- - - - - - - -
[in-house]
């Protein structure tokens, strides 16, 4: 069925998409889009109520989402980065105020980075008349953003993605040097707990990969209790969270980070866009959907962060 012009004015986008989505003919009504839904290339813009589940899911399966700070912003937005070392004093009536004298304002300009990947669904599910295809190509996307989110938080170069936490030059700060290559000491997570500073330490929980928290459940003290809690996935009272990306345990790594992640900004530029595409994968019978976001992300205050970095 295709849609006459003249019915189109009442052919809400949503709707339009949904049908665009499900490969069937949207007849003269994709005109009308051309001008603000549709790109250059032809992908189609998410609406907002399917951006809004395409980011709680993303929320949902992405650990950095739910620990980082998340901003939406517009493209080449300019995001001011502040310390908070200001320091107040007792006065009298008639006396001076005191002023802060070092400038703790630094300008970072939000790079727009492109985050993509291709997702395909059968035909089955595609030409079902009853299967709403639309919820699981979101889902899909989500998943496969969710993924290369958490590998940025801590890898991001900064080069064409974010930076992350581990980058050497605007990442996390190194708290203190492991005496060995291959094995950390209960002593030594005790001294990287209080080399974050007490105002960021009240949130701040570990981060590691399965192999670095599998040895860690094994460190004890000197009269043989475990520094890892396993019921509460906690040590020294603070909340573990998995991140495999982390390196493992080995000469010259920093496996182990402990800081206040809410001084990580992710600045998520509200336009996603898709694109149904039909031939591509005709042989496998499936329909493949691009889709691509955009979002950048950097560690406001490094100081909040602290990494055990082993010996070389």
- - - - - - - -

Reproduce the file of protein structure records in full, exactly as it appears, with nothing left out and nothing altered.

[in-house]
């Protein structure tokens, strides 16, 4: 069925998409889009109520989402980065105020980075008349953003993605040097707990990969209790969270980070866009959907962060 012009004015986008989505003919009504839904290339813009589940899911399966700070912003937005070392004093009536004298304002300009990947669904599910295809190509996307989110938080170069936490030059700060290559000491997570500073330490929980928290459940003290809690996935009272990306345990790594992640900004530029595409994968019978976001992300205050970095 295709849609006459003249019915189109009442052919809400949503709707339009949904049908665009499900490969069937949207007849003269994709005109009308051309001008603000549709790109250059032809992908189609998410609406907002399917951006809004395409980011709680993303929320949902992405650990950095739910620990980082998340901003939406517009493209080449300019995001001011502040310390908070200001320091107040007792006065009298008639006396001076005191002023802060070092400038703790630094300008970072939000790079727009492109985050993509291709997702395909059968035909089955595609030409079902009853299967709403639309919820699981979101889902899909989500998943496969969710993924290369958490590998940025801590890898991001900064080069064409974010930076992350581990980058050497605007990442996390190194708290203190492991005496060995291959094995950390209960002593030594005790001294990287209080080399974050007490105002960021009240949130701040570990981060590691399965192999670095599998040895860690094994460190004890000197009269043989475990520094890892396993019921509460906690040590020294603070909340573990998995991140495999982390390196493992080995000469010259920093496996182990402990800081206040809410001084990580992710600045998520509200336009996603898709694109149904039909031939591509005709042989496998499936329909493949691009889709691509955009979002950048950097560690406001490094100081909040602290990494055990082993010996070389």